mode excitation to get the Vandermonde structure in array manifold
with respect to azimuth angle [5]. Hence, it enables the application of root-MUSIC to azimuth estimation at a given elevation. The
technique was further extended to sparse UCA root-MUSIC in order to utilize the modified beamspace transformation [6]. Another
approach for extending the ULA root-MUSIC to a planar array is
presented in [7] using manifold separation. The idea of manifold
separation is to write the planar array steering vector (array manifold) as a product of a characteristic matrix of the array and a vector
with Vandermonde structure depending on the azimuth angle. The
manifold separation which utilizes spherical harmonics (SH) is introduced in [8].
After the introduction of higher order spherical microphone array and associated signal processing in [9] and [10], various existing
DOA estimation techniques were reformulated in the spherical harmonics domain. The element space MUSIC was implemented in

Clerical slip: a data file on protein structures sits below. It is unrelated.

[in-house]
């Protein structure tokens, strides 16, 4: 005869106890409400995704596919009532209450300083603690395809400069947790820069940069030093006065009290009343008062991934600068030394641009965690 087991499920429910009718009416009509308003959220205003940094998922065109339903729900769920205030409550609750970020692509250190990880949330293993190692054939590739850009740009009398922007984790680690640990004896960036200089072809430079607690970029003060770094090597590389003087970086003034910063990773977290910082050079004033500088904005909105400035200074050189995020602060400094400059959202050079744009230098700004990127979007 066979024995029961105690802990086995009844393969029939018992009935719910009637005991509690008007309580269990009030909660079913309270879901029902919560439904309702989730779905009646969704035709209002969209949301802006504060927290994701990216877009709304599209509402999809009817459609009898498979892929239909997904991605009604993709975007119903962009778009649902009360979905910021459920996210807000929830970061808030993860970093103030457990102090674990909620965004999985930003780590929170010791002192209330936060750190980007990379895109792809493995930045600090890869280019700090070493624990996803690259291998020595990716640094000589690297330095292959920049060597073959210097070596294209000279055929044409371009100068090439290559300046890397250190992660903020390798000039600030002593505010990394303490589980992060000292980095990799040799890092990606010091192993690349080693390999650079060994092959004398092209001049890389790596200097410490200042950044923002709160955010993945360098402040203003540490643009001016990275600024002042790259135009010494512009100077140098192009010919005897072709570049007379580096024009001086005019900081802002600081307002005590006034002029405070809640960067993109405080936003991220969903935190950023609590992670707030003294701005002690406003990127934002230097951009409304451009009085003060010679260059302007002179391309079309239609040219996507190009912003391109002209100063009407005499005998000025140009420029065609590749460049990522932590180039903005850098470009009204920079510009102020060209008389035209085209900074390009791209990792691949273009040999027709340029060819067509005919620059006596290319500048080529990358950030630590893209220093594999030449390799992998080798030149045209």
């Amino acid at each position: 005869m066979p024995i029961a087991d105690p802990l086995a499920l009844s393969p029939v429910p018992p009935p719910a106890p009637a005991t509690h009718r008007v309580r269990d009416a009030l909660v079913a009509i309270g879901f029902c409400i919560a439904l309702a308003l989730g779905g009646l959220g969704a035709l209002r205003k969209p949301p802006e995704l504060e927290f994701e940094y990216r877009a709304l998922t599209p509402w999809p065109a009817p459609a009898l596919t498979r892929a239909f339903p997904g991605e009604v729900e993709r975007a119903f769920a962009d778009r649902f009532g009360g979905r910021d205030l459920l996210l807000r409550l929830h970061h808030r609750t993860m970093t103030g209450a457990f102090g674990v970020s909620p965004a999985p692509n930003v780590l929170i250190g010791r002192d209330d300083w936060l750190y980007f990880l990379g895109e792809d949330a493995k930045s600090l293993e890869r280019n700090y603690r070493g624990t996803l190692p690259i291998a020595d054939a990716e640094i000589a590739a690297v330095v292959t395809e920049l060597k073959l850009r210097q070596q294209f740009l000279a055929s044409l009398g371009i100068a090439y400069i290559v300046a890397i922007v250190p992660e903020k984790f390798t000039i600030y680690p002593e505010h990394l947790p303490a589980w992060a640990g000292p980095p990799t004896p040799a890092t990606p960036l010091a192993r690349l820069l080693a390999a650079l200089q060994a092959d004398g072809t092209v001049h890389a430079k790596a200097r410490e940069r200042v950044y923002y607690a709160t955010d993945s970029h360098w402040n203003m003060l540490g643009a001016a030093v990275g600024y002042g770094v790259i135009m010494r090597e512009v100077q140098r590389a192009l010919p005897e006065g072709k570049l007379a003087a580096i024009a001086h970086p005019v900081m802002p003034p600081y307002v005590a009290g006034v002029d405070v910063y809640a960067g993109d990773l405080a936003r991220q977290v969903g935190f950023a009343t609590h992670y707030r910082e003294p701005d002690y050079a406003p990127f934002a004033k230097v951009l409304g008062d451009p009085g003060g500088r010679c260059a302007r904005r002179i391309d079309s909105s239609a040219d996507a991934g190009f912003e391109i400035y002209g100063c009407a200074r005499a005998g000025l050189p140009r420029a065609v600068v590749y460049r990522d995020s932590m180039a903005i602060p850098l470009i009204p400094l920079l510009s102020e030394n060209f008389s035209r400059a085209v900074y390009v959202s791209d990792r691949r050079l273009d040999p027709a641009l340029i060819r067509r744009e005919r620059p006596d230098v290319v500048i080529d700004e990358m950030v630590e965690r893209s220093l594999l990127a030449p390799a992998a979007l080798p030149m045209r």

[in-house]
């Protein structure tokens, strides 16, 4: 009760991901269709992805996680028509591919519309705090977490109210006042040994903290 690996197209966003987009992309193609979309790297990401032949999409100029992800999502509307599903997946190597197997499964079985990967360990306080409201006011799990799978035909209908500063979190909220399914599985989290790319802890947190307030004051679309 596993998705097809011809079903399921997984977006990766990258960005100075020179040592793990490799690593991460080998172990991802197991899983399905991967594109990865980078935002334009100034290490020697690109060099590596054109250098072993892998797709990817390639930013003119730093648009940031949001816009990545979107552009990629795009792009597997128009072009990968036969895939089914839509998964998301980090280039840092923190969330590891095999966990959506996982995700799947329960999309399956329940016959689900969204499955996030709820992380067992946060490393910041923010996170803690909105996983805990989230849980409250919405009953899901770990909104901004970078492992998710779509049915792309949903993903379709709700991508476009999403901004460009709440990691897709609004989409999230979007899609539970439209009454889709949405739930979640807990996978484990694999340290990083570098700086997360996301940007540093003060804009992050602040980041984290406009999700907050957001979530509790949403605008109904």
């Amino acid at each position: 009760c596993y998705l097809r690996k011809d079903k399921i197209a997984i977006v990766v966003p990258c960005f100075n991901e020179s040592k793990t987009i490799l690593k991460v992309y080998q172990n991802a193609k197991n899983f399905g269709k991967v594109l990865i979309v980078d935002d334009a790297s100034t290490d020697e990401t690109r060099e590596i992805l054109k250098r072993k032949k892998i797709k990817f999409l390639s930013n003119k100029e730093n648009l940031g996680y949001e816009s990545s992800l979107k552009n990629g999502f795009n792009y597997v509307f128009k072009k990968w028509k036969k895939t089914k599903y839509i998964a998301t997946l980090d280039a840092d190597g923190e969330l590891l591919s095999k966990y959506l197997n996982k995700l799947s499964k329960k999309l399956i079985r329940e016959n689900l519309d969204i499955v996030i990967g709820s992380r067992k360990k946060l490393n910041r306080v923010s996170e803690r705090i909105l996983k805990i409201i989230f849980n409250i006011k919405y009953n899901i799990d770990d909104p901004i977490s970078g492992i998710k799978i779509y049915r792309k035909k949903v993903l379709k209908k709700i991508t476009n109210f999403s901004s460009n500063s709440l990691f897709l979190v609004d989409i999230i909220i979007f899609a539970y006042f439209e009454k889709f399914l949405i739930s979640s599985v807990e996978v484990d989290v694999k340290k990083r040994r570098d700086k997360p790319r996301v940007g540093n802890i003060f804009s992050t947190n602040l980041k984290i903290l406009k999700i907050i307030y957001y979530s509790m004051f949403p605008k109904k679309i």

This work was funded in part by DST project EE/SERB/20130277 and
in part by BITCOE, IIT Kanpur.

terms of spherical harmonics, called SH-MUSIC, in [11] and [12].


The Minimum Variance Distortionless Response (MVDR) spectrum
in terms of spherical harmonics, SH-MVDR, was utilized for DOA
estimation in [11]. MUSIC-Group delay [13] was formulated for
source localization using spherical array in [14] and [15]. Differential geometry was explored for SH domain source localization in
[16]. In this work, we have developed the theory of root-MUSIC
in SH domain using manifold separation technique. The theory is
validated using simulation and real data experiments. The proposed
SH-root-MUSIC (SH-RM) technique provides exact solution without the limitation from the discretization issues associated with the
SH-MUSIC and SH-MVDR methods for DOA estimation.
2. THE SPHERICAL HARMONICS DATA MODEL